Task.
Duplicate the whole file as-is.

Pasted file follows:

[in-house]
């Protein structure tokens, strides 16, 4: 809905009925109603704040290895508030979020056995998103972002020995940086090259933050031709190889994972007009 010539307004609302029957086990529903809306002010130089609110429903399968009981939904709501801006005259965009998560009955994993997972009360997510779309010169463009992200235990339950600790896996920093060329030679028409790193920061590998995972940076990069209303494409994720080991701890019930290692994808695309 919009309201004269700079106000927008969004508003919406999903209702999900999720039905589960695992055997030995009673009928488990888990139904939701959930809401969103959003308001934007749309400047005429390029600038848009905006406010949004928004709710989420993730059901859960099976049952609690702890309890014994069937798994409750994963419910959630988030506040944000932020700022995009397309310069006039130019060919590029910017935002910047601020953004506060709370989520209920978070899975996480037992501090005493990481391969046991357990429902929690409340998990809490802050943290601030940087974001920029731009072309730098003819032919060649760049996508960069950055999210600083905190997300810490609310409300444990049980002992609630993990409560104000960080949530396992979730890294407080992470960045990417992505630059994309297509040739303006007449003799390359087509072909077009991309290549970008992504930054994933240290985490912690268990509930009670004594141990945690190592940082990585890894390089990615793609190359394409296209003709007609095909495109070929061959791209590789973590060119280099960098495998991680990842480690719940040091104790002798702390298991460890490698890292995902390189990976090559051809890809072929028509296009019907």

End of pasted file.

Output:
[in-house]
């Protein structure tokens, strides 16, 4: 809905009925109603704040290895508030979020056995998103972002020995940086090259933050031709190889994972007009 010539307004609302029957086990529903809306002010130089609110429903399968009981939904709501801006005259965009998560009955994993997972009360997510779309010169463009992200235990339950600790896996920093060329030679028409790193920061590998995972940076990069209303494409994720080991701890019930290692994808695309 919009309201004269700079106000927008969004508003919406999903209702999900999720039905589960695992055997030995009673009928488990888990139904939701959930809401969103959003308001934007749309400047005429390029600038848009905006406010949004928004709710989420993730059901859960099976049952609690702890309890014994069937798994409750994963419910959630988030506040944000932020700022995009397309310069006039130019060919590029910017935002910047601020953004506060709370989520209920978070899975996480037992501090005493990481391969046991357990429902929690409340998990809490802050943290601030940087974001920029731009072309730098003819032919060649760049996508960069950055999210600083905190997300810490609310409300444990049980002992609630993990409560104000960080949530396992979730890294407080992470960045990417992505630059994309297509040739303006007449003799390359087509072909077009991309290549970008992504930054994933240290985490912690268990509930009670004594141990945690190592940082990585890894390089990615793609190359394409296209003709007609095909495109070929061959791209590789973590060119280099960098495998991680990842480690719940040091104790002798702390298991460890490698890292995902390189990976090559051809890809072929028509296009019907």